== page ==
Friday mystery object #290 answer

Last week I gave you this skull from the Grant Museum of Zoology to identify:


I thought it was a fairly easy one and, from the slew of correct cryptic answers, I think many of you spotted what it was quite quickly. However, if you’re not familiar with this sort of abstract critter, you probably found it more of a challenge.

In terms of physical characteristics, the vacuities (holes) in the palate are a sure indicator that this is a marsupial – as Allen Hazen pointed out. He also recognised that it has a broad head and short rostrum (nose) for a marsupial, narrowing down the possibilities – particularly for an animal of this size – Wombats or Koalas.

For me these two main options can be quickly distinguished by looking at the zygomatic arch, which is high at the rear and runs downward in the Koala, but which  runs horizontally in Wombats. The skull of the Koala is also very square and flat on top, whereas Wombats have a more domed braincase.

Mystery 116

Many of the cryptic clues referred to bears, since these animals are often called a Koala Bear for some bizarre reason – I must say that I’ve never seen much similarity between a Koala and a Bear, although once upon a time people thought Red Pandas were bearlike as well and I suppose the two species have some fuzzy, tree climbing and specialist-diet type similarities.

Koala climbing a tree. Photo by DAVID ILIFF. License: CC-BY-SA 3.0

Koala climbing a tree. Photo by DAVID ILIFF. License: CC-BY-SA 3.0

So well done to everyone who managed to identify the specimen and provide some great cryptic clues, especially Chris who was first on the scene with a reference to bears and the obscure ‘pap’ which is the first solid food of Koala joeys, which is partially broken down eucalyptus released from the caecum of the mother.

A special mention for palfreyman1414 who was tenacious is working out the mystery and who also managed to provide a reference to a story I’d not heard before about a man in New Zealand who reported an unlikely incident to Police and got in some trouble for it.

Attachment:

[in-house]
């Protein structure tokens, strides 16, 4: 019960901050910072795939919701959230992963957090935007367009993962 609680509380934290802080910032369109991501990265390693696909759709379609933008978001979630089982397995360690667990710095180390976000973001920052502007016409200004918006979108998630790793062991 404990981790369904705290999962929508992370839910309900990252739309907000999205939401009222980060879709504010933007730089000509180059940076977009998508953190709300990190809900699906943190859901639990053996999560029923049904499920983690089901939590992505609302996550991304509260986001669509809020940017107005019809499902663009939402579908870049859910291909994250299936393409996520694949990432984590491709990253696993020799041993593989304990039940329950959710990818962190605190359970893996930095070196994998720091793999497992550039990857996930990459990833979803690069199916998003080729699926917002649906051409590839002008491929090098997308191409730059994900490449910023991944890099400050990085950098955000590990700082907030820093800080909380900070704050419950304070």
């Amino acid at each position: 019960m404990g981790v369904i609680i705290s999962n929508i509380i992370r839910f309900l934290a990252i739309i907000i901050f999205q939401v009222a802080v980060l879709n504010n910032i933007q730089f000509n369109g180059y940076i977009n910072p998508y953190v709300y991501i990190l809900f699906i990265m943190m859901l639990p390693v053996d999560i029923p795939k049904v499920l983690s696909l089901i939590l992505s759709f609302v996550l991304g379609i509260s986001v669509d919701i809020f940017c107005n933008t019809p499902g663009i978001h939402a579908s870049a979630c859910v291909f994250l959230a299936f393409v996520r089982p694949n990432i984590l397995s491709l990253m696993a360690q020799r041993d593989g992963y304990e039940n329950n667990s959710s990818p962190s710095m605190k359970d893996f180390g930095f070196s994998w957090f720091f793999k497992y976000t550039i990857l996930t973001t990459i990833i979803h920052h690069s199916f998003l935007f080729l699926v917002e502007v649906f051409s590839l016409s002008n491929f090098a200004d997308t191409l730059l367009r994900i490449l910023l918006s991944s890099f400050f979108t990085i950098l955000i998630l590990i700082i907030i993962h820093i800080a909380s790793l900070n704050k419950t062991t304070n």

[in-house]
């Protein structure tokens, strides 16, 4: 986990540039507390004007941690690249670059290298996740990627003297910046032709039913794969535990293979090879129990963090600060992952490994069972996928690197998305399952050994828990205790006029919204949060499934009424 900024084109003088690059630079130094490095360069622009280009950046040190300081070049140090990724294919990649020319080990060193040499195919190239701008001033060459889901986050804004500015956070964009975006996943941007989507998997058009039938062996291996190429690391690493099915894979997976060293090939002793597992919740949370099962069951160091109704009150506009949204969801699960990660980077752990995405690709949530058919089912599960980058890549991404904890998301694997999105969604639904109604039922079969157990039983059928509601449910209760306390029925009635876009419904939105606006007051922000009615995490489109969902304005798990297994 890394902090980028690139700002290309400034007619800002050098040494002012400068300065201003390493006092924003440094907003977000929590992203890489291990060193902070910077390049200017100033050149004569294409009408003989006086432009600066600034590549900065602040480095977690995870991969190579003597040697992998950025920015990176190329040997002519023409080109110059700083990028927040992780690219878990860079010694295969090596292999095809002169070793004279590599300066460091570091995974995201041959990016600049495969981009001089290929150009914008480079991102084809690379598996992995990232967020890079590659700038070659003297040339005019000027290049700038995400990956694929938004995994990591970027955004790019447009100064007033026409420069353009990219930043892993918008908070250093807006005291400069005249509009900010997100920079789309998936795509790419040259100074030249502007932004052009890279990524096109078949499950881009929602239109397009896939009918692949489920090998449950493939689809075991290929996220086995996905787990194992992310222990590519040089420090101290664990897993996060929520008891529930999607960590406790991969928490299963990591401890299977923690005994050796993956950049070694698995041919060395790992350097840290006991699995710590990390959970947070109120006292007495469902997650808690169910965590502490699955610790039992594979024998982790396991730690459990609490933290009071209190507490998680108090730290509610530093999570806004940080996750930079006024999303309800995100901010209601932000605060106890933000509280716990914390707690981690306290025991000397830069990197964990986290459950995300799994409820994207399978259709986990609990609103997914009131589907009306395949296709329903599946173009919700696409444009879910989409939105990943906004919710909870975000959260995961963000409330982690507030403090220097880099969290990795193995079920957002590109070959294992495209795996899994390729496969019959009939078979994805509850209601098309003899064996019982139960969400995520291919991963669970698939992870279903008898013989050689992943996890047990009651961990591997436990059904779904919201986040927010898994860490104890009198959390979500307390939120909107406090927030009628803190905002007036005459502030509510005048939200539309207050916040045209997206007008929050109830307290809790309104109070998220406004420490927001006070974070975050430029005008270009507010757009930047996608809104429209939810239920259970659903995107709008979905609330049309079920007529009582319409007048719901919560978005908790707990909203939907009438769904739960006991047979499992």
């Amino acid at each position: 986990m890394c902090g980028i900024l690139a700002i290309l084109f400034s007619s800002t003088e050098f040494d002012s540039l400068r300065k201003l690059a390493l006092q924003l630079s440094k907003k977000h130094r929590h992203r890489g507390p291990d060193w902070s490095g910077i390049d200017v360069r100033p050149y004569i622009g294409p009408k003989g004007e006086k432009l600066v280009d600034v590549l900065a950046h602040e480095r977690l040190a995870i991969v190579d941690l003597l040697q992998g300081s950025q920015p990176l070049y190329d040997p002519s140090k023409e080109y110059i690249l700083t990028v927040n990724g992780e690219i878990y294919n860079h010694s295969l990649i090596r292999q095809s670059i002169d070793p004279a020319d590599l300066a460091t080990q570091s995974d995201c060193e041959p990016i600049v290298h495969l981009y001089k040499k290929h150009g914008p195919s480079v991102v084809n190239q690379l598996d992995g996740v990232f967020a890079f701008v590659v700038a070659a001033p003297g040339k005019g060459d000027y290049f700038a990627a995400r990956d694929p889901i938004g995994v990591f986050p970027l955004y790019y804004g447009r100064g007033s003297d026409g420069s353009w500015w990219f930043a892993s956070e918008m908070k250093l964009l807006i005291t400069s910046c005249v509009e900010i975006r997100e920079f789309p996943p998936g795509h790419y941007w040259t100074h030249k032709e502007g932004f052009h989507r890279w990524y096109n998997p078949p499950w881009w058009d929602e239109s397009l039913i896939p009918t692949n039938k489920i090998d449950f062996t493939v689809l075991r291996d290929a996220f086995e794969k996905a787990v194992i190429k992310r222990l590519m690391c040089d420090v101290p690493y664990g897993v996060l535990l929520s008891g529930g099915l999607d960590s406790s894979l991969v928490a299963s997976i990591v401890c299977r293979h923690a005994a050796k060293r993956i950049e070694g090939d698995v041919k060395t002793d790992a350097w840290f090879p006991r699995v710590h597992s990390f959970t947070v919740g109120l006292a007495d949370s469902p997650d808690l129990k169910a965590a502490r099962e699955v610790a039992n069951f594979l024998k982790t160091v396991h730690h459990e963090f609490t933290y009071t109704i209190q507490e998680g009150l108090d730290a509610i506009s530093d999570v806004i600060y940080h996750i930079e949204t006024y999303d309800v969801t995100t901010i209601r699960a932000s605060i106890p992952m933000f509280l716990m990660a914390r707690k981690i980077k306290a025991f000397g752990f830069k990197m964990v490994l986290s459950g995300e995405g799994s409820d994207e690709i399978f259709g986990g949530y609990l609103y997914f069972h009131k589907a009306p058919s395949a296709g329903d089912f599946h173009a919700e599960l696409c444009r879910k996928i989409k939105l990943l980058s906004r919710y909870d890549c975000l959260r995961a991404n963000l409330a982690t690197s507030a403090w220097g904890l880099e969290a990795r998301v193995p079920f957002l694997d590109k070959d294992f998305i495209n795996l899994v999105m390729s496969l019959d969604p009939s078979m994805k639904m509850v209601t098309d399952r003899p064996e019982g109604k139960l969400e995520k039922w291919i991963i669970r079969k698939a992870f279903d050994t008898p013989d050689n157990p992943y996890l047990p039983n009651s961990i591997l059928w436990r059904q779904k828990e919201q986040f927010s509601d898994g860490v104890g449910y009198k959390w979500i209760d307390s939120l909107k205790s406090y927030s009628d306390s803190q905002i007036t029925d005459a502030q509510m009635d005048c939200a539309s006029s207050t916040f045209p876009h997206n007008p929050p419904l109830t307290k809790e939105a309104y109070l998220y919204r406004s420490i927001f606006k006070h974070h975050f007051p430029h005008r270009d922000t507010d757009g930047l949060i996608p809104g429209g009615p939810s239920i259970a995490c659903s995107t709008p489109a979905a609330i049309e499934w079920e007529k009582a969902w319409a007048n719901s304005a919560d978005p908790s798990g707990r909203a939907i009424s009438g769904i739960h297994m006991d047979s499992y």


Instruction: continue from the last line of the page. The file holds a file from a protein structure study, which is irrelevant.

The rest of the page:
4 thoughts on “Friday mystery object #290 answer

  1. Ha ha ha! You actually bothered to look it up. Nice one.

    Now can I please have “awkward large anthropoid” explained? Please?

  2. I also seem, in my travels through the interwebs, to have gained the impression that koalas, but perhaps not wombats, have teeth behind their incisors (diprtotodon) that in wombats are totally diastemas, or some such? Or have I interpreted that incorrectly?

  3. Palfreyman–
    In the piccies Paolo has posted (maybe others, since Iooked for skull images of both “cousins”… but the ones I found may have been the same specimens that Paolo has posted!) it looks as if
    (i) wombat has an uninterupted upper diastema between the incisors and the “molar” row
    (ii) the koala has a small tooth maybe 40% of the way back… though, since I can’t see where the premaxila ends and the maxilla begins, I have no idea whether it is another incisor, or maybe a vestigial canine. Curious.
    Rabbits, of course, have a second pair of upper incisors, but they are close enough behind the main pair that they look as if they had a special function. (Maybe, to nip something off very neatly and carefully — the local hare took a bud off the top of my 3-year-old oak tree so neatly this past spring that I initially thought some human with clippers had been vandalizing it — the lower incisors get put BETWEEN the first and second uppers?) But the extra tooth in the koala’s upper jaw looks too far away from the front incisors to be used in the same way. Curious.

    Any ideas, Paolo? Do you have other Wombat and Koala skulls to compare to see if this is really a difference between the species and not just individual variation?

    • Good points. I do not know about the wombat diastema except for perhaps the same pic we all seem to have seen. But with Koalas, I seem to recall that this second set of incisors (or whatever they are) are a feature of the species. Perhaps Paolo know?

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